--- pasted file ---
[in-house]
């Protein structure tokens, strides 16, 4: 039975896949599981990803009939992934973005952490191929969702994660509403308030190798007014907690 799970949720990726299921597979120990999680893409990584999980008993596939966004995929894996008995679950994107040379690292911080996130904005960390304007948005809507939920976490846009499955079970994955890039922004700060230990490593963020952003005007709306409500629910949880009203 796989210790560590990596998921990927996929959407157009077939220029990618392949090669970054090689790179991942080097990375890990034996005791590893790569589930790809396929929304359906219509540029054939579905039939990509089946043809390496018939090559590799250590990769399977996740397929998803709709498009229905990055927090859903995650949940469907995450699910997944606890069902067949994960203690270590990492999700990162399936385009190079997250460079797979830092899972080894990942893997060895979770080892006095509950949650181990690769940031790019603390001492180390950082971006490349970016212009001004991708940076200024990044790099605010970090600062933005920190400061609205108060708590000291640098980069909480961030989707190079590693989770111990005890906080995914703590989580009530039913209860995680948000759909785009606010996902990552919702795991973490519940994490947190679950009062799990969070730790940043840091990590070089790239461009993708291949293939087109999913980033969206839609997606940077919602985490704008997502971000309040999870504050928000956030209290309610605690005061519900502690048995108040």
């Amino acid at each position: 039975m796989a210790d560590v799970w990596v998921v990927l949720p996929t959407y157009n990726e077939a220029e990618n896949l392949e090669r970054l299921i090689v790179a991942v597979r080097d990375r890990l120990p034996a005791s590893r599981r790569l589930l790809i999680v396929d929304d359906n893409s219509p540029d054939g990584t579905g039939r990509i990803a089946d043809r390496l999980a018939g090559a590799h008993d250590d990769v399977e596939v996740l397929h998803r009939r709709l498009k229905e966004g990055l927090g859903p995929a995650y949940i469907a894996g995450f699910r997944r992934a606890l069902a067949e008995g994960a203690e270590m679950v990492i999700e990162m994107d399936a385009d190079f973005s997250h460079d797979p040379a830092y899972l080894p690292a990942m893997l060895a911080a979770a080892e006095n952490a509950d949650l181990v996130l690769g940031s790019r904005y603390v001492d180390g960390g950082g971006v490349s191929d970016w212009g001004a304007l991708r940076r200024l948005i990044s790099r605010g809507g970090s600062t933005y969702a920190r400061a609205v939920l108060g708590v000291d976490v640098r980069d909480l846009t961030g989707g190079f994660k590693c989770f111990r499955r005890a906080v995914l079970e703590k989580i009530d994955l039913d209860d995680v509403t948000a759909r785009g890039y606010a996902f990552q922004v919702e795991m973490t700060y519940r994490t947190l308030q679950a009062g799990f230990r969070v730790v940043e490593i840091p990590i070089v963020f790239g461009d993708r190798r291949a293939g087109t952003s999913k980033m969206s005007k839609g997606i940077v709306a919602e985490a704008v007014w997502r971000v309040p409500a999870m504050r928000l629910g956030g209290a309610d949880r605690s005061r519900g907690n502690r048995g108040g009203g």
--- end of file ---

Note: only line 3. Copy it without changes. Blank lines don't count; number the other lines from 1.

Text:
């Amino acid at each position: 039975m796989a210790d560590v799970w990596v998921v990927l949720p996929t959407y157009n990726e077939a220029e990618n896949l392949e090669r970054l299921i090689v790179a991942v597979r080097d990375r890990l120990p034996a005791s590893r599981r790569l589930l790809i999680v396929d929304d359906n893409s219509p540029d054939g990584t579905g039939r990509i990803a089946d043809r390496l999980a018939g090559a590799h008993d250590d990769v399977e596939v996740l397929h998803r009939r709709l498009k229905e966004g990055l927090g859903p995929a995650y949940i469907a894996g995450f699910r997944r992934a606890l069902a067949e008995g994960a203690e270590m679950v990492i999700e990162m994107d399936a385009d190079f973005s997250h460079d797979p040379a830092y899972l080894p690292a990942m893997l060895a911080a979770a080892e006095n952490a509950d949650l181990v996130l690769g940031s790019r904005y603390v001492d180390g960390g950082g971006v490349s191929d970016w212009g001004a304007l991708r940076r200024l948005i990044s790099r605010g809507g970090s600062t933005y969702a920190r400061a609205v939920l108060g708590v000291d976490v640098r980069d909480l846009t961030g989707g190079f994660k590693c989770f111990r499955r005890a906080v995914l079970e703590k989580i009530d994955l039913d209860d995680v509403t948000a759909r785009g890039y606010a996902f990552q922004v919702e795991m973490t700060y519940r994490t947190l308030q679950a009062g799990f230990r969070v730790v940043e490593i840091p990590i070089v963020f790239g461009d993708r190798r291949a293939g087109t952003s999913k980033m969206s005007k839609g997606i940077v709306a919602e985490a704008v007014w997502r971000v309040p409500a999870m504050r928000l629910g956030g209290a309610d949880r605690s005061r519900g907690n502690r048995g108040g009203g």